Merging duplicate rows in your spreadsheets may turn into one of the most intricate tasks. Let's see what Google formulas can help and get to know one smart add-on that does all the job for you.
You didn't think Google Sheets would lack functions for this kind of task, did you? ;) Here are the formulas you will need to consolidate rows and remove duplicate cells in spreadsheets.
The first thing that comes to mind when I think of not simply removing duplicates but bringing duplicate rows together is Google Sheets CONCATENATE function and an ampersand (&) – a special concatenation operator.
Suppose you have a list of movies to watch and you'd like to group them by genre:
=CONCATENATE(B2," ",C2," ",B8," ",C8)
=B2&" "&C2&" "&B8&" "&C8
=CONCATENATE(A3,": ",B3," (",C3,"), ",B6," (",C6,") ")
=A3&": "&B3&" ("&C3&"), "&B6&" ("&C6&") "
Once the rows are merged, you can get rid of formulas and keep only the text by the example of this tutorial: Convert formulas to values in Google Sheets
As simple as this way may seem, it is obviously far from ideal. It requires for you to know the exact positions of duplicates, and it's you who should point them out to the formula. So, this can work for small datasets, but what to do when they get bigger?
This tandem of formulas finds duplicates in Google Sheets (and merges cells with unique records) for you. However, you are still in charge and have to show the formulas where to look. Let's see how it works on the same to-watch list.
The formula returns the list of all genres no matter if they repeat or don't repeat themselves in the original list. In other words, it removes duplicates from column A.
Tip. UNIQUE is case-sensitive, so make sure to bring the same records to the same text case. This tutorial will help you do that quickly in bulk.
Tip. Should you add more values to column A, the formula will expand the list automatically with unique records.
How do the elements of this formula work?
Copy the formula down and you'll get all the titles sorted by genre.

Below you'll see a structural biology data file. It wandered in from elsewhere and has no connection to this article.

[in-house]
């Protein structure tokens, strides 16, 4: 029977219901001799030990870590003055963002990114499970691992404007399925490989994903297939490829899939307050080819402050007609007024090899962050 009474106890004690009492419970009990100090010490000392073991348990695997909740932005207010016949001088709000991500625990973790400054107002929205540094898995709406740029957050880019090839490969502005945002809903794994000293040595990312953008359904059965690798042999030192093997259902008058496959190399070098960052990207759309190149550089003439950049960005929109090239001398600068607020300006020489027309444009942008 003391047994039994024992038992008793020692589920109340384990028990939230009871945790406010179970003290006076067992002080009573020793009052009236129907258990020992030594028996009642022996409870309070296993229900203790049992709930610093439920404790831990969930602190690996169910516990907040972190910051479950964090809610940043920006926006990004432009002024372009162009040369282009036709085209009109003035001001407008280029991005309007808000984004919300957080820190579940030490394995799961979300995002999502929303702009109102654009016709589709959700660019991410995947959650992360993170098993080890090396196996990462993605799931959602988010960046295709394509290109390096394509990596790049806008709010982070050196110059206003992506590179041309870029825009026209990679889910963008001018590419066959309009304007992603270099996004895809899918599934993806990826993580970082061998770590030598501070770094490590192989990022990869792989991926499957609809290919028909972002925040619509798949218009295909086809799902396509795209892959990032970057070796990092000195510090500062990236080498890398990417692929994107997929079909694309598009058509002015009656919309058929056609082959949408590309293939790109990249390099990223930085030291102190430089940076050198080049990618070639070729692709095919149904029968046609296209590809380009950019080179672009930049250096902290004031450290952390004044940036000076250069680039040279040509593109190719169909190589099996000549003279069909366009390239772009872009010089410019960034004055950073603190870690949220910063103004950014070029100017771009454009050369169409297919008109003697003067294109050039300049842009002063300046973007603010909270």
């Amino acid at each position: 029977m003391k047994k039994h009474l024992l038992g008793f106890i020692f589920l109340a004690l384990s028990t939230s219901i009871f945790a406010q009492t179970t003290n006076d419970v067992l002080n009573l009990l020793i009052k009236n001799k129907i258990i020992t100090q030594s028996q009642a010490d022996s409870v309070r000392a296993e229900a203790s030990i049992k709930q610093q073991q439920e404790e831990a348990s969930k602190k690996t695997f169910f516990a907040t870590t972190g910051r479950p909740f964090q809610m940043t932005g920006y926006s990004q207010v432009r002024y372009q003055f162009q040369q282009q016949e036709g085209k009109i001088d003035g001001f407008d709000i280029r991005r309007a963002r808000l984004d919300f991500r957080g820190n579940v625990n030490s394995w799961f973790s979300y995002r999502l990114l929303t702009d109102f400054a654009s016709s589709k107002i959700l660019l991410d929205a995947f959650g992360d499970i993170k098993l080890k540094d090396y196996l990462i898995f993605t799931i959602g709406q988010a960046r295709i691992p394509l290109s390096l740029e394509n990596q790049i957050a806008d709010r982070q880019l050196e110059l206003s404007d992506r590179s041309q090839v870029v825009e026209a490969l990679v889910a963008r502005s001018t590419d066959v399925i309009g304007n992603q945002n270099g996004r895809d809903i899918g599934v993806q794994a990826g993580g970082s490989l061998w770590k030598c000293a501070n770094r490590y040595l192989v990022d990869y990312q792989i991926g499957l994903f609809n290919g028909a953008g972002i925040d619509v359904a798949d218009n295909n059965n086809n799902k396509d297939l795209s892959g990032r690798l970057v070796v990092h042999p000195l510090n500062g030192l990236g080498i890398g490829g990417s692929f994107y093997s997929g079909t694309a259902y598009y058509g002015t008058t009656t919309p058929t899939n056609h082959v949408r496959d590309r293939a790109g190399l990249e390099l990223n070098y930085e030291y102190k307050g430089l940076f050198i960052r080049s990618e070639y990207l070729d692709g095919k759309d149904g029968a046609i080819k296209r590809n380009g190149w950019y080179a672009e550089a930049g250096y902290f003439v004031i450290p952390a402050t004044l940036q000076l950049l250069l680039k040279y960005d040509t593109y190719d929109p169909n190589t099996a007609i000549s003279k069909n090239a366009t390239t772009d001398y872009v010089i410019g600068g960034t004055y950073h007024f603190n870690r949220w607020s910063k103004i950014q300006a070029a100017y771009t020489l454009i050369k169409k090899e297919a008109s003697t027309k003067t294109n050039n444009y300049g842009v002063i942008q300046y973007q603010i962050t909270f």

Note. In case you need years as well, you'll have to create the formula in the neighboring column since JOIN works with one column at a time:
So, this option equips Google Sheets with a few functions to combine multiple rows into one based on duplicates. And it happens automatically. Well, almost. I intend to hold the perfect solution back to the very end of the article. But feel free to hop to it right away ;)
There is one more function that helps operate huge tables – QUERY. It may seem a bit tricky at first, but once you learn how to use it, it will become your true companion in spreadsheets.
Here's the QUERY function itself:
How does it work:
Tip. You can get a full list of all commands here.
To put it simply, Google Sheets QUERY returns some sets of values based on the conditions you specify.
I want to get only comic book movies I am yet to watch:
=QUERY(A1:C,"select * where A='Comic Book'")
The formula processes my entire source table (A1:C) and returns all columns (select *) for comic book movies (where A='Comic Book').
Tip. I don't specify the last row of my table (A1:C) intentionally – to keep the formula flexible and return new records in case other rows are added to the table.
As you can see, it works similar to a filter. But on practice, your data can be much bigger – with numbers you may need to calculate.